If you’re a small business owner or human resources professional offering an employee benefits package, you know how important benefits are to your staff.
In fact, the benefits you offer may be one of the reasons your staff members chose to work at your organization. In the 2015 Society for Human Resources Management (SHRM)’s Employee Job Satisfaction and Engagement Report, benefits were ranked as the third most important factor contributing to employee happiness, even more so than overall compensation and pay, which ranked fourth.
Many employees sign up for benefits when they begin a job and never make changes to their benefits. Some don’t understand their benefit options well enough to make an informed decision about what they should choose. Others believe the choices they made years or decades ago still work for them.
Here’s what you need to know to get your employees more engaged in their benefits.
Benefit Packages Have Changed Over Time
Today’s benefit plans look vastly different from those of the past. Wellness and prevention are now the driving forces behind medical, dental and auxiliary benefit plans, whereas before, copay or deductible amounts were your employees’ main concerns. Coverage is also expanding to include mental well-being, smoking cessation programs, remote work environments, tuition reimbursement and more.
If your employees are hesitant to change their benefits because they’re comfortable with their existing strategy, it’s your job to motivate them to consider a change and remind them that it’s never too late to update their benefits package strategy.
How to Motivate Your Employees to Get the Best from Their Benefit Plans
Your approach to motivating your employees depends on many factors and situations. Here are three common situations where you may find untapped opportunities to engage and motivate your employees to make the most of their benefits.
Long-Term Employees with Old Strategies
Your long-term employees may not have changed their benefits strategy in decades. If your benefits package has worked for your employees for most of their career, they may be hesitant to change, even if they have a long way to go before retirement.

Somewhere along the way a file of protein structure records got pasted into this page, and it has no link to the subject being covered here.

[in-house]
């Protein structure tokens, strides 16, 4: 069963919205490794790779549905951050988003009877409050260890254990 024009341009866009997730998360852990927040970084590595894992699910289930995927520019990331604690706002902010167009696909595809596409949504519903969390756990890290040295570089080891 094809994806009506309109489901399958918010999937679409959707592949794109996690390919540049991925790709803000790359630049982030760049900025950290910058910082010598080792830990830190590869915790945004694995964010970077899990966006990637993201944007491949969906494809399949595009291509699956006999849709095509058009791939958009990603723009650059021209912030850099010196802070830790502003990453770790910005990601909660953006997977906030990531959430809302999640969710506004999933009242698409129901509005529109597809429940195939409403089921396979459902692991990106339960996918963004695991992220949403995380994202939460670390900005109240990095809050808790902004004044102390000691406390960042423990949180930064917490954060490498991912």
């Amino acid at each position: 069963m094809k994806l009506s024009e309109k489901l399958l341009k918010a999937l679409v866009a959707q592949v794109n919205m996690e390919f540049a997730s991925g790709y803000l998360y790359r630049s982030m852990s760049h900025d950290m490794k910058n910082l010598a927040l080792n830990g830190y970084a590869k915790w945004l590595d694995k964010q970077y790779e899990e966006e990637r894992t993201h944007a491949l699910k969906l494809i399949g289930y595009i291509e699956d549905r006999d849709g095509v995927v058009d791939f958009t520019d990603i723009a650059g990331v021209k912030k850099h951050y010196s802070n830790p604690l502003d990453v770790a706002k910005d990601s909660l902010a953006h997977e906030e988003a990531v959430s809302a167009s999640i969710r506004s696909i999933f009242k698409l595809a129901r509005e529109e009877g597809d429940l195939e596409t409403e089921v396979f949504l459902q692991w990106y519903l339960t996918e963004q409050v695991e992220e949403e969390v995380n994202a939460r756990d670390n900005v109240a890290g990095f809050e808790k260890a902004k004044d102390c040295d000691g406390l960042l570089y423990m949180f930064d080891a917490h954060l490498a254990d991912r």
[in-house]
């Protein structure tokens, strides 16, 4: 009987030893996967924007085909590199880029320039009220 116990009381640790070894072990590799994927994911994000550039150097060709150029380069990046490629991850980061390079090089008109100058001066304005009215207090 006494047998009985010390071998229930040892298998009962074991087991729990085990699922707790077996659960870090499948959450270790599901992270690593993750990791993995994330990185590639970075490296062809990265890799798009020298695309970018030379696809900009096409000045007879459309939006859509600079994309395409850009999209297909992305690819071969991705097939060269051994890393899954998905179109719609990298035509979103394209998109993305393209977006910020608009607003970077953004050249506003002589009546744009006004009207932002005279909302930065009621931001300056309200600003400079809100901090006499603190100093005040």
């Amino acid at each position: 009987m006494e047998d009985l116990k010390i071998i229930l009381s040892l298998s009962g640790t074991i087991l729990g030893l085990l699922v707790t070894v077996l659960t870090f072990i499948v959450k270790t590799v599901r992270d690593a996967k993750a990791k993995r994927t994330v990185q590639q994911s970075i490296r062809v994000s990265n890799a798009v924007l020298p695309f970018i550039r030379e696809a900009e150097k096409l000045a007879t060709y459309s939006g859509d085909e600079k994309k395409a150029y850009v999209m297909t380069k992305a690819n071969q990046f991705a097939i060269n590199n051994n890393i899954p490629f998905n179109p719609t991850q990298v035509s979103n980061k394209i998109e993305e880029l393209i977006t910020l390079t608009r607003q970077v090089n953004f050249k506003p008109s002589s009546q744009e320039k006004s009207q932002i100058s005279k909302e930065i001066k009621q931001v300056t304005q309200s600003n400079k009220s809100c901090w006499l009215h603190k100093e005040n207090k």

Make time annually — preferably when your plan is renewing — to complete a benefits “audit” with each of your employees. For small companies, meet once a year, and ask them about life changes. Did they recently get married, divorced or have a baby, or did an older child age out of their policy? If so, show them how to update their policy.
For larger companies, email a list of benefits they’re currently enrolled in. Don’t forget to share links to the plan summaries, and other benefits available to them as well.
If your employee has never taken advantage of auxiliary benefits, such as flexible spending plans, disability insurance or vision plans, find out if they’d be useful additions to their current choices. If your employee enrolled in a retirement plan 10 years ago, suggest they take a fresh look at the funds to which they allocated their money. Is that still working to their advantage?
Employees with Little Understanding of Benefits Offered
Some employees feel nervous about changing their employee benefits package because they simply don’t understand the ever-evolving world of benefits.
The best way to motivate these employees to keep their benefits strategy current is to sit down and discover what their “pain points” are. Take, for example, an employee who needs more dental treatments than your average employee. Here, you might explain how a supplementary flexible spending plan will allow him to put pretax money aside to cover the costs of future dental procedures.
Another example: one of your employees wants to quit smoking, and your health plan has a cessation program. She might be interested in using the benefit if she knew about it. Be an advocate for your staff’s health by keeping your eyes and ears open for ways your employee benefits package can individually help each of them.
Never assume that your staff completely understands your benefits. Setting aside some time for benefit training and questions — even if it’s only once a year — makes for better-informed staff. The more they understand what you offer, the better they’ll be able to utilize it.
Staff Who Are Close to Retirement
Your employees who are getting close to retirement may wonder, “Why change anything this late in the game?” Encourage these employees to get the most out of their benefits while they are still employed. There may be many small benefits they can enjoy during those last few years — or even months — of employment that they may lose access to once they retire.
In fact, if their benefits will upon retiring, suggest that they sit down and review their current benefits, while also mapping out what their benefits will look like when they leave the company. If they can identify any benefits they may lose (for example, wellness options such as free exercise classes or discounts on health-related items), they can enjoy them while presently employed. Help them out by providing a printed summary of benefits and access to detailed plan coverage once a year.
The Bottom Line
Regardless of what perks you’re able to offer your employees, remember to keep your staff motivated to update their benefits strategy. They may be nervous to change or unsure about what’s available, so be their guide and empower them to get the most out of their package.